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Hero at Virginia Tech

Hero at Virginia Tech

Professor Liviu Librescu, a Holocaust survivor, was shot as he shielded the classroom door so his students could safely escape.

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When Professor Liviu Librescu set off to work at Virginia Polytechnic Institute on Monday morning, did it ever occur to him that he would die while saving his students' lives that day?

The 76-year-old aeronautics professor, a Holocaust survivor, was shot by a crazed killer as he shielded the classroom door so his students could safely escape.

While the massacre at Virginia Tech generates shock waves worldwide, the death of Professor Librescu stands out. He is hailed across the media as a hero -- and even that title seems meager compared to his self-sacrifice.

The published facts are somber and stark: Librescu survived the Holocaust, then trained and began his career in communist Romania until he was hunted down for the "crime" of lack of allegiance to the regime. He eventually escaped to Israel in 1978 and then relocated to Blacksburg, Virginia in 1986 where he was highly regarded in Virginia Tech's engineering science and mechanics department. Students and friends describe him as kind, generous, hard-working, and good-hearted, but they never could have imagined the depth of his fortitude until that fateful Monday.

"My father blocked the doorway with his body and asked the students to flee," Joe Librescu, one of Professor Librescu's two sons, told the Associated Press from his home near Tel Aviv. "Students started opening windows and jumping out."

A local Virginia newspaper, The Daily Progress, interviewed Josh Wargo, one of the last students to jump out the window to safety. In the moment before he jumped, Wargo looked back to see his professor determinedly barricading the door shut.

"I was in the back of the classroom when this happened. Immediately after I saw students jumping out of the window and almost instinctually I followed them," said Wargo. "I have recently learned from another classmate going out the window that [he and I] were two of the last students to make it out safely. If Dr. Librescu was not at the door, I don't know what would have happened to me."

Caroline Merrey, another student saved by Librescu's bravery, recounted her experience to the Roanoke Times. "I just remember looking back and seeing him at the door," the Virginia Tech senior recalled of her professor before she escaped out the window. "I don't think I would be here if it wasn't for him."

This is a man who risked his own life in the spur of the moment to save his students; who suppressed his own self-preservation instinct so that others could live on. A man who survived the horror of the Holocaust, then went on to be persecuted by the oppressive communist regime in Romania. If human accounting governed the theatre of life, this is a man whose many years of suffering would surely seem entitled to live out his life in comfort and die peacefully, surrounded by family and friends.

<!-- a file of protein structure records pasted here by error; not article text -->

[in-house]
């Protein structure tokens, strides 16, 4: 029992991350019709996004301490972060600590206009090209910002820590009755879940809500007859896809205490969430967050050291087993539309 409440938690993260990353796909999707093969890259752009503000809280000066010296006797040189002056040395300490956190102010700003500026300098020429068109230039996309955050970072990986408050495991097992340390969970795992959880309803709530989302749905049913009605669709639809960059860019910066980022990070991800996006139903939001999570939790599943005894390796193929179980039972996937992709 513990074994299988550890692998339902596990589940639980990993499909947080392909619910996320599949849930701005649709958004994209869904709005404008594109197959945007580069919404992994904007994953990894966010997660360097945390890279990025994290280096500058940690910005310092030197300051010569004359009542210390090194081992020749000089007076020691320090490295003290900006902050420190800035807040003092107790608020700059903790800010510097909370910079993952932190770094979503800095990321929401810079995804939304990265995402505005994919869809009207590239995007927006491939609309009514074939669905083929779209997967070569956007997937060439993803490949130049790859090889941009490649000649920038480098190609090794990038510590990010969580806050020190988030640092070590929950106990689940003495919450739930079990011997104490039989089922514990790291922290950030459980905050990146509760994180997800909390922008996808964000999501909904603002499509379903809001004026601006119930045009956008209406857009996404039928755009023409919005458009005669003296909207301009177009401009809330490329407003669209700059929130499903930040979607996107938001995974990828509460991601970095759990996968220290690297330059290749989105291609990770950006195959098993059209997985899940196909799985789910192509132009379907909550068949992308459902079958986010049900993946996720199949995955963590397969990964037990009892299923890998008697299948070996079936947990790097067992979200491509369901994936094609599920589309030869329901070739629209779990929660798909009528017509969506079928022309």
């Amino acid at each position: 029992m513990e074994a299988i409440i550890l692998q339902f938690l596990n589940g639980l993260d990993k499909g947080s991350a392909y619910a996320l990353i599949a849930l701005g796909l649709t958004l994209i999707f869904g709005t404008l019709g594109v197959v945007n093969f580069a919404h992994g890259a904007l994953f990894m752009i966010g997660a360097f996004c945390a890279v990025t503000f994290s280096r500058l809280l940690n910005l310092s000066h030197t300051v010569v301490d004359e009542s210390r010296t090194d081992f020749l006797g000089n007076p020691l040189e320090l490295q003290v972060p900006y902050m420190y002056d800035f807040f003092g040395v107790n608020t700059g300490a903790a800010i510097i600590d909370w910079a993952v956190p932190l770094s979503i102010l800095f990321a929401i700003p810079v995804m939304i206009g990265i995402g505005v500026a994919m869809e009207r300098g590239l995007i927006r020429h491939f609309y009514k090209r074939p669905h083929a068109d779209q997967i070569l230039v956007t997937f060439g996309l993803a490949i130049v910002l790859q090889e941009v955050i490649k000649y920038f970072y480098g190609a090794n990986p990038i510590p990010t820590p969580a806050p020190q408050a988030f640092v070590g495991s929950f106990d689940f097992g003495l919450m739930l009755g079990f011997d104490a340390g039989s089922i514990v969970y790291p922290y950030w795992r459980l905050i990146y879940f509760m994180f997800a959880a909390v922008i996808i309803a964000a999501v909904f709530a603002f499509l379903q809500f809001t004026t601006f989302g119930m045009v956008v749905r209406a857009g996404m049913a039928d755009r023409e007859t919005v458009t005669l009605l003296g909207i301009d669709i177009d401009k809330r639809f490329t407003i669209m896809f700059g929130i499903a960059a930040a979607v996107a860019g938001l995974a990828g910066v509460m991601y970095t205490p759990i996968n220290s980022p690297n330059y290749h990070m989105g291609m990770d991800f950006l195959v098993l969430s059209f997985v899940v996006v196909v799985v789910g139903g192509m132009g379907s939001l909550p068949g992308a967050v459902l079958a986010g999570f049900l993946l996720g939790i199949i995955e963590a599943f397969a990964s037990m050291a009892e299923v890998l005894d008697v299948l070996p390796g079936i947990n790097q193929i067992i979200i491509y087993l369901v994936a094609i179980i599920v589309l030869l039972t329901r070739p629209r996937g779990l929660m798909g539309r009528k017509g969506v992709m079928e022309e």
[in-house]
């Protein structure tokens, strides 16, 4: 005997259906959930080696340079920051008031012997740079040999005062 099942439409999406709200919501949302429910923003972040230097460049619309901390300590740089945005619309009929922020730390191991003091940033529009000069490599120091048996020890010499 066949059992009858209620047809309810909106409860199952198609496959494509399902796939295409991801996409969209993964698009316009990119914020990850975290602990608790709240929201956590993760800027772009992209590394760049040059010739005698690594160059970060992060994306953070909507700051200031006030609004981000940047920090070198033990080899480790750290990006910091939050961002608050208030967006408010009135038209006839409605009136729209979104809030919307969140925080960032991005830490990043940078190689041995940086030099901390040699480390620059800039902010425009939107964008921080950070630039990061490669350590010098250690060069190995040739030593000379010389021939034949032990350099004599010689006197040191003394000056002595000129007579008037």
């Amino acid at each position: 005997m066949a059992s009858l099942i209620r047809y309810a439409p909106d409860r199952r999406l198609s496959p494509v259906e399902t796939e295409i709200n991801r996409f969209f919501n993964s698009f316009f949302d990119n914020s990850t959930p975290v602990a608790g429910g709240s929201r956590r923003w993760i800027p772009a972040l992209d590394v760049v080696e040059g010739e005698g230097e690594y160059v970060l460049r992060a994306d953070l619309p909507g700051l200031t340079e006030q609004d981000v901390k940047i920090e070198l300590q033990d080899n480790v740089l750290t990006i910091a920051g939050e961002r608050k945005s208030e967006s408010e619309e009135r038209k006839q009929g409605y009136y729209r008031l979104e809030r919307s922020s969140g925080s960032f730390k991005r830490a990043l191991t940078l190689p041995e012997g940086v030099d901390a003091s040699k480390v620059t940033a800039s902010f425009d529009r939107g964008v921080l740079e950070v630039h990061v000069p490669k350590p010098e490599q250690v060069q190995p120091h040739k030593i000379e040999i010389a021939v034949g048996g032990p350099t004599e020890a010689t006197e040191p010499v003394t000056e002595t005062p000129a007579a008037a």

There are those who can transform an instant into a lifetime achievement.

But it was not so. Instead, Liviu Librescu was killed by Seung-Hui Cho, who shot the professor and left him to die alone. Librescu perished in the classroom, the place where his son testified that his father "felt most at home." Is there a more immortal way for mortal man to die than by enabling countless others to live?

He received a proper Jewish burial in Israel, thanks to strenuous efforts on behalf of Chabad and the Jewish community members in Virginia and in accordance with the wishes of his wife, Marlena.

How ironic it is that Librescu survived the hazards of the labor camps and ghetto during World War II and escaped the iron rod of tyrannical oppression in Romania, only to perish inside the serene, insular walls of a university campus. Even more incongruous is the fact that he was murdered on Holocaust Memorial Day -- Yom HaShoah.

President Bush paid tribute to Librescu's outstanding heroism during an address at the United States National Holocaust Museum. "With the gunman set to enter his class, this brave professor blocked the door with his body while his students fled to safety," Bush said on Wednesday.

In an about-face, the Romanian government conferred upon him a post-mortem honor in the form of The National Order -- a medal featuring two crosses. Dubious tribute for the Jewish hero, but his selfless actions will long be remembered not only by the students he saved, but by all who hear of his bravery.